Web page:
Kyle Sandler, 43, opened the Round House in 2014 as a launching pad for new tech companies in the east Alabama town of Opelika (Oh-puh-LIE-kuh), raising about $1.9 million from more than 70 investors. He pleaded guilty last year to fraud.
U.S. Attorney Louis Franklin said Sandler “violated the trust of his investors with lies and deception.”
“They trusted him with their hard-earned money, and he used it as his personal piggybank,” Franklin said.
Sandler told The Associated Press in a series of telephone interviews from jail that he falsely portrayed himself as a one-time Google executive and acted out of greed. He said he used John McAfee, who developed early internet security software, and Taylor Rosenthal, a teen who had an idea for a new kind of first aid vending machine, to help gain publicity for his operation.
Chuck Wacker, who invested with Sandler, urged U.S. District Judge W. Keith Watkins at the sentencing hearing last month to impose the maximum sentence possible. Wacker said he was particularly concerned that Sandler exploited a teen investor to lure investors.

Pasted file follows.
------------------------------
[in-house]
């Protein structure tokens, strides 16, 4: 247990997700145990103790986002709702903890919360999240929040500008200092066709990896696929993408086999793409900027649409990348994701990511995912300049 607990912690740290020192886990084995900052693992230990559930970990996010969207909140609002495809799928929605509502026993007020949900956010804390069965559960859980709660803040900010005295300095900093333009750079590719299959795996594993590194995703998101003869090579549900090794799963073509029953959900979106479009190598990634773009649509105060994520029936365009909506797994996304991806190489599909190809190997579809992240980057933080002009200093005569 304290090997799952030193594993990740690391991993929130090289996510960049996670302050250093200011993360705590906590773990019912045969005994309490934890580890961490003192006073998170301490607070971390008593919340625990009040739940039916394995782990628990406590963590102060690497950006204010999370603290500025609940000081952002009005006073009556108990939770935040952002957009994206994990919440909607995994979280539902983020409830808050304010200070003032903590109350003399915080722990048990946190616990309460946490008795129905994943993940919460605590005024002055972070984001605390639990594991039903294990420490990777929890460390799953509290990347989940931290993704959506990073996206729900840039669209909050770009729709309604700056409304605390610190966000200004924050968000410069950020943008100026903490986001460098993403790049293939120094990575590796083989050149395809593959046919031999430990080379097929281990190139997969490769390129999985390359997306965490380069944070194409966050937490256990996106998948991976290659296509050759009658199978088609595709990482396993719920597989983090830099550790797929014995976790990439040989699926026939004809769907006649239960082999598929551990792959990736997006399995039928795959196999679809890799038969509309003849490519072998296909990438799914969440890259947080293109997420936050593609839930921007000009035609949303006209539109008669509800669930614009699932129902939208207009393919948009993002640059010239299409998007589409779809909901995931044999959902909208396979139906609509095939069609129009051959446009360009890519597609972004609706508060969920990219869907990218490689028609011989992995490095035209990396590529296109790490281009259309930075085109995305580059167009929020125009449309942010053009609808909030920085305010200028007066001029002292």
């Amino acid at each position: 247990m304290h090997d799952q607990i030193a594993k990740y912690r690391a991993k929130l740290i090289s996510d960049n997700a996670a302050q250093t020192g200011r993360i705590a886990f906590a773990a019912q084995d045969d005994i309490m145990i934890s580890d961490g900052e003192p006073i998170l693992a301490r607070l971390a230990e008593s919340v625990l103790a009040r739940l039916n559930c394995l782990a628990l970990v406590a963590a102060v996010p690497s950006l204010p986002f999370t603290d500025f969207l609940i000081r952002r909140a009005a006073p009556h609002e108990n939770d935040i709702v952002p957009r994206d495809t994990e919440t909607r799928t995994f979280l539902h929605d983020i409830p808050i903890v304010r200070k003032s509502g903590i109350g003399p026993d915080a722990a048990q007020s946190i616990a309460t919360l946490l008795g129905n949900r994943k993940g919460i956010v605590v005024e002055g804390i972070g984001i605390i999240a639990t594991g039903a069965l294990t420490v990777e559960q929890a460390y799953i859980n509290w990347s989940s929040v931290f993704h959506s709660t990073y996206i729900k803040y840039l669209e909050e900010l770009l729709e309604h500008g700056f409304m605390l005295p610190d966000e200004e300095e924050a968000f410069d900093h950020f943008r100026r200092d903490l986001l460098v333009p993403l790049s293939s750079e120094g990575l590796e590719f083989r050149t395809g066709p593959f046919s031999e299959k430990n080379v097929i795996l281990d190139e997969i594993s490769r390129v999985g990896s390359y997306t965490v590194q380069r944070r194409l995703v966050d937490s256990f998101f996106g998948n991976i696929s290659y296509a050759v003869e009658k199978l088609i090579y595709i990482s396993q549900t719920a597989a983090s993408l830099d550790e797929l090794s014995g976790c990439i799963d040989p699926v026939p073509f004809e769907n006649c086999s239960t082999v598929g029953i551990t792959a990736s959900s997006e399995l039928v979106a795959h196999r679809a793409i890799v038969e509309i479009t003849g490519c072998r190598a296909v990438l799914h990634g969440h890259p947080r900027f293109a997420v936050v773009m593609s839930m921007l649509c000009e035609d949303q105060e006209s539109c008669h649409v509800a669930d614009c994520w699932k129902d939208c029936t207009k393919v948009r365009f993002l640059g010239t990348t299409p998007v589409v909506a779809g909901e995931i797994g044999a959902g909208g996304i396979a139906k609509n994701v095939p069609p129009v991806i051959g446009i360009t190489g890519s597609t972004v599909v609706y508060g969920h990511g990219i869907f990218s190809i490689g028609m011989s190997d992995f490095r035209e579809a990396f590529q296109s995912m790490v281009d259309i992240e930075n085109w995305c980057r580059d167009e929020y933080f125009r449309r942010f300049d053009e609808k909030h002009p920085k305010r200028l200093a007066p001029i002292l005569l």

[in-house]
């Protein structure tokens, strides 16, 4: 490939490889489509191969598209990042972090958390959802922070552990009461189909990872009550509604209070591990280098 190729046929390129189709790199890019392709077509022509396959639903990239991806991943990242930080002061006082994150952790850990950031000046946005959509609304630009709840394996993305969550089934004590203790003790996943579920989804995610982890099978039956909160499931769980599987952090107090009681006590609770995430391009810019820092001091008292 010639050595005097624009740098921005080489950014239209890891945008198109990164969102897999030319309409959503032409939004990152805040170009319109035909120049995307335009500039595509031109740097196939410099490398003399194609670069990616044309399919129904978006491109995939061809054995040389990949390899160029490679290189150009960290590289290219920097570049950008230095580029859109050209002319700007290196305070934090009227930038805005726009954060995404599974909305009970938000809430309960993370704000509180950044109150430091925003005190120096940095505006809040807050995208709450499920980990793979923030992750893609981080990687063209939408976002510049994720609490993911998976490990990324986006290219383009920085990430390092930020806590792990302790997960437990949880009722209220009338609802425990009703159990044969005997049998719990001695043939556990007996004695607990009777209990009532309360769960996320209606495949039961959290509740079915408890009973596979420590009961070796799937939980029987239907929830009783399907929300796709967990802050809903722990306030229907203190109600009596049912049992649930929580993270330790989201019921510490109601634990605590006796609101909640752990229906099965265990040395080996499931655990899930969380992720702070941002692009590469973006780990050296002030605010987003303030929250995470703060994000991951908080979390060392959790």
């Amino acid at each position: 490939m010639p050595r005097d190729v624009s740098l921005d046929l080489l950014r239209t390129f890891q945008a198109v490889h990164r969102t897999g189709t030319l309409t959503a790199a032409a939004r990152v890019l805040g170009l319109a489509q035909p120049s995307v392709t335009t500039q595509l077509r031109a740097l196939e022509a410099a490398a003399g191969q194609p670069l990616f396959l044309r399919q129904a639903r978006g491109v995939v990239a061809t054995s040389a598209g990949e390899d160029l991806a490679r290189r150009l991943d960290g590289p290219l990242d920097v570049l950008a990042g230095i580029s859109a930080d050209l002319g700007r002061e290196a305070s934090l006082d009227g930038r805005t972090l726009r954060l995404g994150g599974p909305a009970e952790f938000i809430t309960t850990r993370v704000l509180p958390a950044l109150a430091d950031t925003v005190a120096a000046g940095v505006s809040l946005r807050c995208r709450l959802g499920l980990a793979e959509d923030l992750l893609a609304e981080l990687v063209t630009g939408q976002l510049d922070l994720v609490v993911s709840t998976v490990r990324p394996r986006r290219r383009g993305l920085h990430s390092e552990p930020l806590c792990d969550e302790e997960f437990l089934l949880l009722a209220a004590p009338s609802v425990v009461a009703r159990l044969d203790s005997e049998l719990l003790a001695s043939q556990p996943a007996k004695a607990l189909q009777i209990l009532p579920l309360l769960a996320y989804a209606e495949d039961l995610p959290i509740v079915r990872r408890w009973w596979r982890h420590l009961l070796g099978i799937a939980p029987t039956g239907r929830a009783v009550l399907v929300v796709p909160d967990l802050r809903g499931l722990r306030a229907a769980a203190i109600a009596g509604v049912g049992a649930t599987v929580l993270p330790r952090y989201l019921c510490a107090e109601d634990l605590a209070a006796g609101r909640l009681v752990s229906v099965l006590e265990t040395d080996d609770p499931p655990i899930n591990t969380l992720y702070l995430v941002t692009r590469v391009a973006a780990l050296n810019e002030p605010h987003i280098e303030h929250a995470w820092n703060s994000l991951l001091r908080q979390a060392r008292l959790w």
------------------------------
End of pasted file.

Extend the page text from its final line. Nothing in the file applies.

Wearing an orange jail jumpsuit and shackles last month, Sandler told Watkins that he would dedicate the rest of his life to repaying his victims.
“I’m disgusted with myself,” Sandler told the judge. “I’m blessed with a certain amount of intelligence. I used it to hurt people and take their money.”
Watkins, who handed down the 63-month sentence Tuesday in Montgomery federal court, said Sandler had expressed “good intentions.”
“Your job from this day forward is to make your actions align with your words,” Watkins told him.